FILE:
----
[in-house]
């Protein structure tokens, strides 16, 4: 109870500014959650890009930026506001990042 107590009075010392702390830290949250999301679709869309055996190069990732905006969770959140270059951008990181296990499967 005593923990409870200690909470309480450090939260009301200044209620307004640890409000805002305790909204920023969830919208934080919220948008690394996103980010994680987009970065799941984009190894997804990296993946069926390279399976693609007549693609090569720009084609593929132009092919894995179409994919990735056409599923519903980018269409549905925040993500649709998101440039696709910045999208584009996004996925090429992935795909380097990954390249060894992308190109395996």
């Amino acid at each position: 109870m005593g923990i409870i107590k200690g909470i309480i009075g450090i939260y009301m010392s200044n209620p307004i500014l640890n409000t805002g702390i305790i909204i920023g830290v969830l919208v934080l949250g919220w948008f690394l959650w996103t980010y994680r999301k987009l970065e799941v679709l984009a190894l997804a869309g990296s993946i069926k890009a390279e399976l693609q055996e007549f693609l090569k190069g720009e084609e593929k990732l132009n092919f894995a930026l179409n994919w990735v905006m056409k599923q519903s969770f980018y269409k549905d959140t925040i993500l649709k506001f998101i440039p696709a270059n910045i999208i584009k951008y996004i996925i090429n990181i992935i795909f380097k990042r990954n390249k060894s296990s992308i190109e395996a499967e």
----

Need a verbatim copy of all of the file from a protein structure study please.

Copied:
[in-house]
């Protein structure tokens, strides 16, 4: 109870500014959650890009930026506001990042 107590009075010392702390830290949250999301679709869309055996190069990732905006969770959140270059951008990181296990499967 005593923990409870200690909470309480450090939260009301200044209620307004640890409000805002305790909204920023969830919208934080919220948008690394996103980010994680987009970065799941984009190894997804990296993946069926390279399976693609007549693609090569720009084609593929132009092919894995179409994919990735056409599923519903980018269409549905925040993500649709998101440039696709910045999208584009996004996925090429992935795909380097990954390249060894992308190109395996």
């Amino acid at each position: 109870m005593g923990i409870i107590k200690g909470i309480i009075g450090i939260y009301m010392s200044n209620p307004i500014l640890n409000t805002g702390i305790i909204i920023g830290v969830l919208v934080l949250g919220w948008f690394l959650w996103t980010y994680r999301k987009l970065e799941v679709l984009a190894l997804a869309g990296s993946i069926k890009a390279e399976l693609q055996e007549f693609l090569k190069g720009e084609e593929k990732l132009n092919f894995a930026l179409n994919w990735v905006m056409k599923q519903s969770f980018y269409k549905d959140t925040i993500l649709k506001f998101i440039p696709a270059n910045i999208i584009k951008y996004i996925i090429n990181i992935i795909f380097k990042r990954n390249k060894s296990s992308i190109e395996a499967e």